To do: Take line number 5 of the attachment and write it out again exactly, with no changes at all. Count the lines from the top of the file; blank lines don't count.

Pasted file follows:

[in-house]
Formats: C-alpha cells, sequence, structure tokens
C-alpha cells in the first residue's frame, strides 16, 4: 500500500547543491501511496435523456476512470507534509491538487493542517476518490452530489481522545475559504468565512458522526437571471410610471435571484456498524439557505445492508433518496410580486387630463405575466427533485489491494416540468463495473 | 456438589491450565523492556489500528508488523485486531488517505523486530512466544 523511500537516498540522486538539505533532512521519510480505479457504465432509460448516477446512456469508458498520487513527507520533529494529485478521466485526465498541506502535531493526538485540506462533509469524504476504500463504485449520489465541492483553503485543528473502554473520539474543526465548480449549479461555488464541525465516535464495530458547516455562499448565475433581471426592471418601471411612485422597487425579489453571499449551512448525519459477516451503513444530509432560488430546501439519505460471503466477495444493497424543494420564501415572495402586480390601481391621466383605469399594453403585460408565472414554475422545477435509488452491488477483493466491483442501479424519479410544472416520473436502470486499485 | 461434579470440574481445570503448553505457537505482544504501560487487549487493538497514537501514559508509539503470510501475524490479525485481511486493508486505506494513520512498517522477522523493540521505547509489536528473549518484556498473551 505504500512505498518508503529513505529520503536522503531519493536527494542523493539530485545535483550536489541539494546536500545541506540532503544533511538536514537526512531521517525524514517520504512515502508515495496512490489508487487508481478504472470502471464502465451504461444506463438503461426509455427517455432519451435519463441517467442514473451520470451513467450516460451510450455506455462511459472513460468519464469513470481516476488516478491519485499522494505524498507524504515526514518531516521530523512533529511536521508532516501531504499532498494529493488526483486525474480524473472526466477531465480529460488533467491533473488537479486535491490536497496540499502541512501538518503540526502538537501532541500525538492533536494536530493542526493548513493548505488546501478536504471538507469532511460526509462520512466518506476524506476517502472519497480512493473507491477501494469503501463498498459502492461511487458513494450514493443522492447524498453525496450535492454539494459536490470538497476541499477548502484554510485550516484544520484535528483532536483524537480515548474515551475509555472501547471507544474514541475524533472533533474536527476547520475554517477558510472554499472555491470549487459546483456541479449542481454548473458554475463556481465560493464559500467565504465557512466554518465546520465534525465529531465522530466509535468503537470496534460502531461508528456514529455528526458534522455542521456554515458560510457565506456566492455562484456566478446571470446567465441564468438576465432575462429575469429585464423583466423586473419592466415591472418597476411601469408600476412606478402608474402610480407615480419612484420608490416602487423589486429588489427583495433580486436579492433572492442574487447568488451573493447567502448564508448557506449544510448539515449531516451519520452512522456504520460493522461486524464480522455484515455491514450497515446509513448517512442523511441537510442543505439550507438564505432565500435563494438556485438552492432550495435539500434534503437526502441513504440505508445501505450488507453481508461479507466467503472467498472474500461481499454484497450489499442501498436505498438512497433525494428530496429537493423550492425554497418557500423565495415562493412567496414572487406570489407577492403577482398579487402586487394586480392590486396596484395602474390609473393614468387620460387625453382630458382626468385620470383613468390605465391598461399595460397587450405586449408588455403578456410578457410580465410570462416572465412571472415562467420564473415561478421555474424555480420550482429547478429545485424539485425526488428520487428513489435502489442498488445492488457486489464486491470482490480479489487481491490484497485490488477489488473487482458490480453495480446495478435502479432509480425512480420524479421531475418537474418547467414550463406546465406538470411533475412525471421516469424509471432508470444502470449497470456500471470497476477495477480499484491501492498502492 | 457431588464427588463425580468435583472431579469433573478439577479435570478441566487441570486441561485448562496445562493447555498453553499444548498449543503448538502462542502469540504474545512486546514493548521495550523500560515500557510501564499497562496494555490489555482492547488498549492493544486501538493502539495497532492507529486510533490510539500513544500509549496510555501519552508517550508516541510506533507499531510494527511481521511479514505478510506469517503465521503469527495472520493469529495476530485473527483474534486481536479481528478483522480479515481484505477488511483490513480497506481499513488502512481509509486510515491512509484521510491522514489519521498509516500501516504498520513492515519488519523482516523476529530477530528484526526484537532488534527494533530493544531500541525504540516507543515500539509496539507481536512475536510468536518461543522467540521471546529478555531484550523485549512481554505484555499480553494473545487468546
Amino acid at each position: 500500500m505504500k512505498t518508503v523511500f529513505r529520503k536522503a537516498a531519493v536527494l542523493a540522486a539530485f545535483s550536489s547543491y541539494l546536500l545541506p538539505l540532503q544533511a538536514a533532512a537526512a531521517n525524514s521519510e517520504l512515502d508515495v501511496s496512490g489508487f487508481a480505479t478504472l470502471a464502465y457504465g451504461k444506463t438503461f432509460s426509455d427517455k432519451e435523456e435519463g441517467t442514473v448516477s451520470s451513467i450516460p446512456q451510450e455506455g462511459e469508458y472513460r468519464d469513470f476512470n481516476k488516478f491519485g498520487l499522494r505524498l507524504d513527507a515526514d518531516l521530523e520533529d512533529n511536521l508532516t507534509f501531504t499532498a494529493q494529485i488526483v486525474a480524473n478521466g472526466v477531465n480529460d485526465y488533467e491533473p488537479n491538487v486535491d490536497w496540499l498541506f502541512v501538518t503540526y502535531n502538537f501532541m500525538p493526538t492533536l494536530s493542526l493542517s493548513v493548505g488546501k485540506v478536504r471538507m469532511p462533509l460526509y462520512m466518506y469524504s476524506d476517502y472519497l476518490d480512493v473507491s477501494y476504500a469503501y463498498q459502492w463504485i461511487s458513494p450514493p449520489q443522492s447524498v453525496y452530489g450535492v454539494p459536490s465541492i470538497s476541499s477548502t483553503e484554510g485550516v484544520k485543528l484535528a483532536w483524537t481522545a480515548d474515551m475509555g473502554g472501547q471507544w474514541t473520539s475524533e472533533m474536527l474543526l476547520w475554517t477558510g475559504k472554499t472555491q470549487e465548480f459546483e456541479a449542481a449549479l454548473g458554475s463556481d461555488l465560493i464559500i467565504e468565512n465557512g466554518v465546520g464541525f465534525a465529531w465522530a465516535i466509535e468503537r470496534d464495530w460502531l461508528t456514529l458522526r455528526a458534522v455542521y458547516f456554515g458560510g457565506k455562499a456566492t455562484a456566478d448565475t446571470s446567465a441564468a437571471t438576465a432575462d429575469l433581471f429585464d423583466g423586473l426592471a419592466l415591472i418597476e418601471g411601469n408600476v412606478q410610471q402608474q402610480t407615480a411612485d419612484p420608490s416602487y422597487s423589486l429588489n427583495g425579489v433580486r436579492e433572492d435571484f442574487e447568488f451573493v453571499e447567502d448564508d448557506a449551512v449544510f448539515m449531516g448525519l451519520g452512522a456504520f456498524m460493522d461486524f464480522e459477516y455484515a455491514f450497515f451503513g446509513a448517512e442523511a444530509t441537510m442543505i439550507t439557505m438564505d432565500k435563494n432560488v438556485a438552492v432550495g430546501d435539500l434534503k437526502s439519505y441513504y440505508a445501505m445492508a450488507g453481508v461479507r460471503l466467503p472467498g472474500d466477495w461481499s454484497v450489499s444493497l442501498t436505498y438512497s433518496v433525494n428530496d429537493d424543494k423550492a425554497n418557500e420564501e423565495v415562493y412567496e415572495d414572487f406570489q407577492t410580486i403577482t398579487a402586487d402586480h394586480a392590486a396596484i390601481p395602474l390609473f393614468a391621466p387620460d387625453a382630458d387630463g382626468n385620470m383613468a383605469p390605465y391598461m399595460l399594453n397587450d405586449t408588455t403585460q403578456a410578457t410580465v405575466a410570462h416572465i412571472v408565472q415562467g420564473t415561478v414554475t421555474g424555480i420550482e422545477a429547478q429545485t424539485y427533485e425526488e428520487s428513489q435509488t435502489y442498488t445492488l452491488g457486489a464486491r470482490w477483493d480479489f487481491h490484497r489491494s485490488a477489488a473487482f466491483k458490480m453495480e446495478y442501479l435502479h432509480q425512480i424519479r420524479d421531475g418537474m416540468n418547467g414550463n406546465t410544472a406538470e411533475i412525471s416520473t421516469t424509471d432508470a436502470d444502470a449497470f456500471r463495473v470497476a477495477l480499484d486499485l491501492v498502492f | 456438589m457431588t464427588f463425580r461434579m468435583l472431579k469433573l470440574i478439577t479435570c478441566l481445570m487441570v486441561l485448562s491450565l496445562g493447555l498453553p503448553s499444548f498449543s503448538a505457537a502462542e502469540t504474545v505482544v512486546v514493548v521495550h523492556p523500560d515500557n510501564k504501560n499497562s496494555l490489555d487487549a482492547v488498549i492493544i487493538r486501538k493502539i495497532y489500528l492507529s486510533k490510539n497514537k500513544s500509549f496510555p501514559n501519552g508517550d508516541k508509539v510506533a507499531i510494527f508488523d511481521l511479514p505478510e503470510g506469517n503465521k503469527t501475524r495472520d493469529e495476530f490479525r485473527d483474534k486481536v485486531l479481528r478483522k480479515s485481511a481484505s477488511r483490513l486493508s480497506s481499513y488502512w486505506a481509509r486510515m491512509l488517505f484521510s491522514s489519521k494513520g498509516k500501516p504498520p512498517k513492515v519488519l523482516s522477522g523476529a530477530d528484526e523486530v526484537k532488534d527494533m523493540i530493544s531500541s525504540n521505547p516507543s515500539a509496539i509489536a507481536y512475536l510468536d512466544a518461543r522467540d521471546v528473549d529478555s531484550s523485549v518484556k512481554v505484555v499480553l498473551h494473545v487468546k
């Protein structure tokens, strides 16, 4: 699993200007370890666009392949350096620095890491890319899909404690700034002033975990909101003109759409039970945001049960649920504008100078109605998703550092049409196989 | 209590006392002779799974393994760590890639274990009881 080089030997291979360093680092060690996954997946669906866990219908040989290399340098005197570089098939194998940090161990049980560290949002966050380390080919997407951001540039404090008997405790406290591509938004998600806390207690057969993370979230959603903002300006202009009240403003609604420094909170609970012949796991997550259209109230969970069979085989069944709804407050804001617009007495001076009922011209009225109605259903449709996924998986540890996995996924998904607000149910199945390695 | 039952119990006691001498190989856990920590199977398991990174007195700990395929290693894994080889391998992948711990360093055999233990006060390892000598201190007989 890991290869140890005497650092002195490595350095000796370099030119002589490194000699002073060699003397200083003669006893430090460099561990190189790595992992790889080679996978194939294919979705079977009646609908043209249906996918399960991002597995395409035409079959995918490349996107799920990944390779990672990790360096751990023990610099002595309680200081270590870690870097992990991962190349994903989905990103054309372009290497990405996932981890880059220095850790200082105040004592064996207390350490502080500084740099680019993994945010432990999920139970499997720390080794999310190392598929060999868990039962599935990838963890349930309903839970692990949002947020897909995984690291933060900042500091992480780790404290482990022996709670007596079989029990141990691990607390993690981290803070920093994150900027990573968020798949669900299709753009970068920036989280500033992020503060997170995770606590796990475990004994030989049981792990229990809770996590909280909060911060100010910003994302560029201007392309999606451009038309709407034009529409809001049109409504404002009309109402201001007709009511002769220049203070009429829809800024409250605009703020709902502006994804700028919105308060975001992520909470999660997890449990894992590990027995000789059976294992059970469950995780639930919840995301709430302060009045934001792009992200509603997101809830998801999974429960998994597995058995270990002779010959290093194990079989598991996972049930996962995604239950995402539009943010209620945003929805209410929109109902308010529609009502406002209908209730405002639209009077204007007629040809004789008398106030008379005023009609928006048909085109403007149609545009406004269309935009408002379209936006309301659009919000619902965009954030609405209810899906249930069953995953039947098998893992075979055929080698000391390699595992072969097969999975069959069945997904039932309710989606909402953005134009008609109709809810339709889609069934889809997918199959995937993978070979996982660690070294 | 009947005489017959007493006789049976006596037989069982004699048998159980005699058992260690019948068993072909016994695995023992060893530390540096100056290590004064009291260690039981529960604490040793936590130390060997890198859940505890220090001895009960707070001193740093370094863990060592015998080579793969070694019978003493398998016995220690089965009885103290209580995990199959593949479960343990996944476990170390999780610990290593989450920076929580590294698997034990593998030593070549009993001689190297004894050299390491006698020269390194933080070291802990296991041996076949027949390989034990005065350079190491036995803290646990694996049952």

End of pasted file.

């Protein structure tokens, strides 16, 4: 699993200007370890666009392949350096620095890491890319899909404690700034002033975990909101003109759409039970945001049960649920504008100078109605998703550092049409196989 | 209590006392002779799974393994760590890639274990009881 080089030997291979360093680092060690996954997946669906866990219908040989290399340098005197570089098939194998940090161990049980560290949002966050380390080919997407951001540039404090008997405790406290591509938004998600806390207690057969993370979230959603903002300006202009009240403003609604420094909170609970012949796991997550259209109230969970069979085989069944709804407050804001617009007495001076009922011209009225109605259903449709996924998986540890996995996924998904607000149910199945390695 | 039952119990006691001498190989856990920590199977398991990174007195700990395929290693894994080889391998992948711990360093055999233990006060390892000598201190007989 890991290869140890005497650092002195490595350095000796370099030119002589490194000699002073060699003397200083003669006893430090460099561990190189790595992992790889080679996978194939294919979705079977009646609908043209249906996918399960991002597995395409035409079959995918490349996107799920990944390779990672990790360096751990023990610099002595309680200081270590870690870097992990991962190349994903989905990103054309372009290497990405996932981890880059220095850790200082105040004592064996207390350490502080500084740099680019993994945010432990999920139970499997720390080794999310190392598929060999868990039962599935990838963890349930309903839970692990949002947020897909995984690291933060900042500091992480780790404290482990022996709670007596079989029990141990691990607390993690981290803070920093994150900027990573968020798949669900299709753009970068920036989280500033992020503060997170995770606590796990475990004994030989049981792990229990809770996590909280909060911060100010910003994302560029201007392309999606451009038309709407034009529409809001049109409504404002009309109402201001007709009511002769220049203070009429829809800024409250605009703020709902502006994804700028919105308060975001992520909470999660997890449990894992590990027995000789059976294992059970469950995780639930919840995301709430302060009045934001792009992200509603997101809830998801999974429960998994597995058995270990002779010959290093194990079989598991996972049930996962995604239950995402539009943010209620945003929805209410929109109902308010529609009502406002209908209730405002639209009077204007007629040809004789008398106030008379005023009609928006048909085109403007149609545009406004269309935009408002379209936006309301659009919000619902965009954030609405209810899906249930069953995953039947098998893992075979055929080698000391390699595992072969097969999975069959069945997904039932309710989606909402953005134009008609109709809810339709889609069934889809997918199959995937993978070979996982660690070294 | 009947005489017959007493006789049976006596037989069982004699048998159980005699058992260690019948068993072909016994695995023992060893530390540096100056290590004064009291260690039981529960604490040793936590130390060997890198859940505890220090001895009960707070001193740093370094863990060592015998080579793969070694019978003493398998016995220690089965009885103290209580995990199959593949479960343990996944476990170390999780610990290593989450920076929580590294698997034990593998030593070549009993001689190297004894050299390491006698020269390194933080070291802990296991041996076949027949390989034990005065350079190491036995803290646990694996049952």